Justin Manton Player Evaluation

Scout's Dave-Te Thomas breaks down Louisiana-Monroe kicker Justin Manton.

Justin Manton is being considered for both roles by NFL teams, even though the “jury is out” on whether he will emerge as a placekicker or punter. He is one of those rare kickers who made the watch lists for both the Lou Groza Award (top placekicker) and Ray Guy Award (top punter), but did not finish in the running for either.

Manton has good definition in his calves, along with a strong torso and lower body. He’s become a clutch kicker, one who is confident kicking from either hash mark. He shows strong hip snap, but there are times where he violently attacks the ball and needs to be more consistent in his approach and movement.

Last season, his punting average was 1.22-1.24 with his get-off time with a hang time generally in the 4.3-second range, but it improved significantly (4.6 second) when trying to pin his opponent inside the 20-yard line. He’s not much of a distance kicker and I feel that he will not fare well as a placekicker as a result. His kickoffs also seem to be too inconsistent, with his junior campaign providing the only true value there.

Where most of Manton’s inconsistencies lie is that he is not able to get quick elevation on field goals (eight blocks and made just 7-of-16 attempts past the 40-yard line), an area in which he must improve in the NFL. He does not have the booming leg to make 55- to 60-yard kicks or send kickoffs into the end zone with regularity. He has been the regular kickoff specialist since his freshman year, but has had 140-of-231 attempts returned.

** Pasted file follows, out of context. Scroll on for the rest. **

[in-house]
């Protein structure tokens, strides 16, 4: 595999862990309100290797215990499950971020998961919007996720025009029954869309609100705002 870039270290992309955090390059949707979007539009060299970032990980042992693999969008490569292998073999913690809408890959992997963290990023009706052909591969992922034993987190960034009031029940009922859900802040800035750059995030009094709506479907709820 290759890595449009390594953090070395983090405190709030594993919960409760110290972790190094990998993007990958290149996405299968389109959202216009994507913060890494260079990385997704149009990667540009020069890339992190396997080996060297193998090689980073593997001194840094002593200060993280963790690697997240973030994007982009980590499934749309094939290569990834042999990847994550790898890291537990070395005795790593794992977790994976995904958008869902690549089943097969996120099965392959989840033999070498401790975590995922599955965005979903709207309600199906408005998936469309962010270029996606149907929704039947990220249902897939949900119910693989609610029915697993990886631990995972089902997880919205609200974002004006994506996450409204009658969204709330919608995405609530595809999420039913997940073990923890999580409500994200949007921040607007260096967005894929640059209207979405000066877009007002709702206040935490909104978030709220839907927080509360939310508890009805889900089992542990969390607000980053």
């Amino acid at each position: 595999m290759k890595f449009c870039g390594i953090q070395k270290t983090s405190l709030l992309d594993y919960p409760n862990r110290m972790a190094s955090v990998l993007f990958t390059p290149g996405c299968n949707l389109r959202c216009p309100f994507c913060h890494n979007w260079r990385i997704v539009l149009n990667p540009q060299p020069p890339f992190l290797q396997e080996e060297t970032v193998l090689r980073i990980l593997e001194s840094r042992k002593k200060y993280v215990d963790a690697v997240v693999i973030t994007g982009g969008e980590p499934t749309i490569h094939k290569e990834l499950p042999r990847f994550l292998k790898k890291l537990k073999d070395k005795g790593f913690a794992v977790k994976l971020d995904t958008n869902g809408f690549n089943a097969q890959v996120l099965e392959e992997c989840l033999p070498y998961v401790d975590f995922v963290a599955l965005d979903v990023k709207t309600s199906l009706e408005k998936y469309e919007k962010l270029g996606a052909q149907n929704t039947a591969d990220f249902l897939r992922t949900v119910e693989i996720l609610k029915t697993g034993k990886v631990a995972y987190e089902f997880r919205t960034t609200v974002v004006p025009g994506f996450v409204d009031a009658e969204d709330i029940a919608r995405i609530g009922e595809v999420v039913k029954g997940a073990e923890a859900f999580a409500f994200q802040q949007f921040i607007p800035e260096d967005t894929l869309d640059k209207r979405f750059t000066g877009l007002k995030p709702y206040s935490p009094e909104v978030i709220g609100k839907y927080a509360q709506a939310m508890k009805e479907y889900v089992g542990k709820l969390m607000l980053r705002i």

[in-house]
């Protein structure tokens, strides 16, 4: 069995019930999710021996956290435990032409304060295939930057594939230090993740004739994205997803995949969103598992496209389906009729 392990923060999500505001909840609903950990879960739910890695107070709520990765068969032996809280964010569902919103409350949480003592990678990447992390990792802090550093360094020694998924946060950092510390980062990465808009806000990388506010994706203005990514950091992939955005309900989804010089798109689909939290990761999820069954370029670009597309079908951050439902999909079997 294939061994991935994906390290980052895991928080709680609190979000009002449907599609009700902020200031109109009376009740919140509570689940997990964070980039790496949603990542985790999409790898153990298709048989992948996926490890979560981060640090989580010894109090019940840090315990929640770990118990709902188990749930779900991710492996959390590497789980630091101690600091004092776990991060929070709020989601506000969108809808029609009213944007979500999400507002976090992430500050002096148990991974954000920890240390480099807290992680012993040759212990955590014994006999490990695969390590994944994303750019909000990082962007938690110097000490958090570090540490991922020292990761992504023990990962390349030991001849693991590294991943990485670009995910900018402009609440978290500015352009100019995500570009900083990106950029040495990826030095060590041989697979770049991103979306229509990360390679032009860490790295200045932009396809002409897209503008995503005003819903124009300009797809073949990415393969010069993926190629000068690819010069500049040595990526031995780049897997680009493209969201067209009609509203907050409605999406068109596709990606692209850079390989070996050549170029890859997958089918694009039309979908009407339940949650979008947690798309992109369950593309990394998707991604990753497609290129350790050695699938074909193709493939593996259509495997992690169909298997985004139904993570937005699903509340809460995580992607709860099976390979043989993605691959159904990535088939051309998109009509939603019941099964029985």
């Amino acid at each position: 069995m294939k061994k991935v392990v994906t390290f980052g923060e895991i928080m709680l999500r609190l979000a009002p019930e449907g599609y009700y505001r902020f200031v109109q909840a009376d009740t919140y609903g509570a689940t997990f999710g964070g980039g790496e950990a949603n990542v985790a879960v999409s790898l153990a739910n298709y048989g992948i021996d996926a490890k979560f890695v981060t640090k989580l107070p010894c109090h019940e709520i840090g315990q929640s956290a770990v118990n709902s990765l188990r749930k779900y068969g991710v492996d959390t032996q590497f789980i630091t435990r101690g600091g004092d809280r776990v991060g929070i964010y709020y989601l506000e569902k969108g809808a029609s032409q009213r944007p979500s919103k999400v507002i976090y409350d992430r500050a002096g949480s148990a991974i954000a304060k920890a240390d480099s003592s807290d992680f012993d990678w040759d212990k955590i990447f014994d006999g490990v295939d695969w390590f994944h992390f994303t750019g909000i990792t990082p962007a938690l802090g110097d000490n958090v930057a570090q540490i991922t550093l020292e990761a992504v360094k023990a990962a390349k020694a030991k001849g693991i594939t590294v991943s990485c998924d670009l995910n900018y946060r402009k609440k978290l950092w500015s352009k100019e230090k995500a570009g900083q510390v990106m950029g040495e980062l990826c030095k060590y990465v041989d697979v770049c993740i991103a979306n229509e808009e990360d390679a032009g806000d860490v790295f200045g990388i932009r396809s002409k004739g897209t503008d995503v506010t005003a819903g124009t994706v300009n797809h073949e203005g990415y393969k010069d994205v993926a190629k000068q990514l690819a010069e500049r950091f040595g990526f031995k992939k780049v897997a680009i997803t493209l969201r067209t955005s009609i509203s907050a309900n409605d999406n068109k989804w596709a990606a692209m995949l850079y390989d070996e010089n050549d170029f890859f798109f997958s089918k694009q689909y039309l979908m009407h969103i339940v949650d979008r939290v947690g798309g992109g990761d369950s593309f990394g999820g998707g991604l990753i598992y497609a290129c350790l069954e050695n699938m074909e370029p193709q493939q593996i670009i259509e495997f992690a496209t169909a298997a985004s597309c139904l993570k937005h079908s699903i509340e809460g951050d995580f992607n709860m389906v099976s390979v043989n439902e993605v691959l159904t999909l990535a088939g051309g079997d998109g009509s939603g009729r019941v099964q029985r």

Rarely are NFL players called upon to handle all kicking chores and while he’s had better success as a punter, he does have inconsistent hang-time and punt depth. He will back-step with his right foot or add a full step after receiving the snap, leading to longer (1.25-1.35 second) touch-to-toe time. While he is average when punting directionally, he is better pinning opponents when kicking from his 40 than from the other side of mid-field. He can get a hand on a returner if needed, but lacks the strength to bring him down.

There are times when Manton is technically sound and can consistently put the ball through the uprights. He does not have to strain or over-kick to make long field goals, but just lacks any sort of accuracy in this area. He will never show that leg strength off as a kickoff specialist and he could be a roster hindrance if unable to perform those duties in the NFL.

The bottom line is, that while Manton had a solid senior season and made some big kicks when they mattered most, his struggles on kickoffs and field goals in the past are a concern, however. Look for him to be drafted by a team that has open competition at placekicker, kickoff specialist and punter as see if he can emerge as a handler for one of those duties.

Justin Manton Scouting Combine measurables


6-3/196
32 1/2-inch arm length
8 3/4-inch hands

Dave-Te’ Thomas is a sports writer, talent evaluator and scouting personnel consultant for a majority of teams in the National Football League. Thomas runs a scouting information service called NFL Scouting Services and produces THE NFL Draft Report, a publication provided by league headquarters to the media in preparation for the NFL Draft.

SCOUT.COM DRAFT RANKINGS

Prospects by: OVERALL RANK | Position | College | Home State | Name
Position:
QB RB FB WR TE OT OG C DT DE OLB MLB S CB K P LS


Related: NFL Scouting Combine Coverage

Scout NFL Network Top Stories